However, such elaborate, proactive meditation techniques are not described or endorsed in ancient Warring States (Zhanguo 戰國; 403-221 B.C.E.) period Taoist texts such as the Laozi 老子 (The Old Master, a.k.a. Daode jing 道德經 [Classic of the Way and the Virtue]), the Zhuangzi 莊子 (Master Zhuang) or the Neiye 内業 (Inner Cultivation). These texts endorse the habitual fostering of serenity throughout all circumstances and activities; if and when they do specifically speak of meditation, the method seems to involve little more than just calming and emptying out the mind.
As we shall see in this study, despite the subsequent profusion of proactive meditation techniques in medieval Taoism, there also continued to exist and develop more passive approaches to meditation that calmly observed the processes that unfold spontaneously within the mind and body. Theorists and practitioners of such methods claimed that through sheer serenity one could variously attain profound insights, experience numerous sorts of visions, feel surges of salubrious qi in the body, overcome thirst and hunger, be cured of all ailments and decrepitude, ascend the heavens, and gain eternal life. While they did not necessarily reject tor disdain the proactive methods, they often viewed them as more rudimentary methods to be practiced in preparation for undertaking the more sublime passive methods.
Our study is a historical overview of Taoist religious texts of the Latter Han 後漢 (25-220) through Tang 唐 periods (618-906) that describe meditation methods of the passive kind, along with the various effects that serenity—particularly that of the deep sort—was believed to bring about. These texts, in emphasizing serenity and promoting passive approaches to meditation can be said to follow the legacy of Warring States period Taoism to a significant degree, though they also draw inspiration from other sources, and have far more to say about the wondrous effects that serenity can bring about. Also, this material is crucial to our understanding of the subsequent development of some of the major types of 内丹 (Internal Alchemy) meditation that emerged from the Song period onward, and which also put a prime emphasis on deep serenity and passive observation. This subsequent development is intended as the subject of a future sequel to our current study.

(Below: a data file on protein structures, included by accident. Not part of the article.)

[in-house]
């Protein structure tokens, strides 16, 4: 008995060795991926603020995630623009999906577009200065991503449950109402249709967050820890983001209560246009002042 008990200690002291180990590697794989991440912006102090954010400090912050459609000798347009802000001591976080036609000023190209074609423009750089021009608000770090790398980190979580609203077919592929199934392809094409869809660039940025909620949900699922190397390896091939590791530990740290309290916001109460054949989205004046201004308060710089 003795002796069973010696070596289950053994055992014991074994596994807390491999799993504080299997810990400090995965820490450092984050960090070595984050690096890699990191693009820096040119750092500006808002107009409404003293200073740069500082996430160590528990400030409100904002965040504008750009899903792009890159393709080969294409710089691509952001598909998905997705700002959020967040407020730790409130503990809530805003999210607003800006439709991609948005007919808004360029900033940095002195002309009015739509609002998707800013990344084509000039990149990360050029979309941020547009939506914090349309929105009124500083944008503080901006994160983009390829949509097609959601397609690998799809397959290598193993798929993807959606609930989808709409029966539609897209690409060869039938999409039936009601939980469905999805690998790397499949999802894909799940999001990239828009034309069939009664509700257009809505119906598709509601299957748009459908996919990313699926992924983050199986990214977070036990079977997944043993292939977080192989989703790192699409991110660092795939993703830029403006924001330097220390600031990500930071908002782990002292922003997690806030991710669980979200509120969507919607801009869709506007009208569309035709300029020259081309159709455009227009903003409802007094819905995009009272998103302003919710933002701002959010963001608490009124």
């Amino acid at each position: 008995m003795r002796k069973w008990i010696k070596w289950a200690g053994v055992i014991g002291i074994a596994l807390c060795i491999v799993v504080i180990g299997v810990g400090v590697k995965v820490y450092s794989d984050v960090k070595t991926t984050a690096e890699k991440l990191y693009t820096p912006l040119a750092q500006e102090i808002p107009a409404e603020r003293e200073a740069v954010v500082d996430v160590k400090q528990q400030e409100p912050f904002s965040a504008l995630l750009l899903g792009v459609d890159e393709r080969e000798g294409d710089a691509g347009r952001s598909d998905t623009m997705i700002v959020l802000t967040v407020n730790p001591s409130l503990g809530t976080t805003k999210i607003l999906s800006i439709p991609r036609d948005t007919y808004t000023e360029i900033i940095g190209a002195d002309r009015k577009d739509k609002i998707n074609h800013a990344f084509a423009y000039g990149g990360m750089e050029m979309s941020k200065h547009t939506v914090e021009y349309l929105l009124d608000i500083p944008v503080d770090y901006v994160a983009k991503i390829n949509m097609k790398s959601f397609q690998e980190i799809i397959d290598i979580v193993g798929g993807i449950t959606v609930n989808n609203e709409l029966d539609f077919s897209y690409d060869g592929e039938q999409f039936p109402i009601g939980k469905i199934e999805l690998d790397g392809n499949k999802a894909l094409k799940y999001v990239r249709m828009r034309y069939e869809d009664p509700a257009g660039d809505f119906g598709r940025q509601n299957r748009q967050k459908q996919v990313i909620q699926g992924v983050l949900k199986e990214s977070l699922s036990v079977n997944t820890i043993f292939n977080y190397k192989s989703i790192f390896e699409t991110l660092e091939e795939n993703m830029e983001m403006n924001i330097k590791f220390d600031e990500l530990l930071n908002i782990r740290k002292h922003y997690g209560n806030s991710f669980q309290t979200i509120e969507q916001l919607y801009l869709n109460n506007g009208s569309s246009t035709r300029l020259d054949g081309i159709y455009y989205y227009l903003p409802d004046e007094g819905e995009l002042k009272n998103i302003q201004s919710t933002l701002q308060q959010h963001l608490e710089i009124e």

As we shall see, Taoist theories on deep serenity and its effects developed under the influence of far more than just ancient Taoist philosophy. During the Han Dynasty (206 B.C.E.-220 C.E.) and throughout the medieval period (covering roughly the years 220 through 960), the increasing emphasis put upon the quest for physical immortality, and the incorporation of various macrobiotic theories and methods developed by various immortality-seeking lineages, led to the development of a much greater variety and complexity of meditation techniques, as well as more extensive, concrete, detailed and audacious claims regarding the sensory and physical effects that can come about. From the 5th century onward certain key Buddhist doctrines and notions such as rebirth, the Dharma Body [fashen] 法身, compassion, skillful means, and Emptiness [kong] 空 came to be firmly incorporated into the Taoist world view. There also emerged a renewed interest in the philosophy of the Laozi as reinterpreted through a mode of discourse (the so-called Twofold Mystery [Chongxuan 重玄]) modeled upon that of the Madhyamika school of Mahayana Buddhism. The incorporation of Buddhist ideas provided Taoists with new reasons for laying emphasis on mental serenity, as well as new insights and strategies for the cultivation of serenity. It also caused some Taoists to re-examine the nature and relationship of mind, spirit and body in a way that engendered a preference for passive approaches to meditation, as well as a tendency to emphasize the cultivation of the spirit over that of the body. This latter tendency would come under explicit criticism from fellow Taoists, who lamented what appeared to them as an abandonment of the cherished the goals of physical longevity and immortality.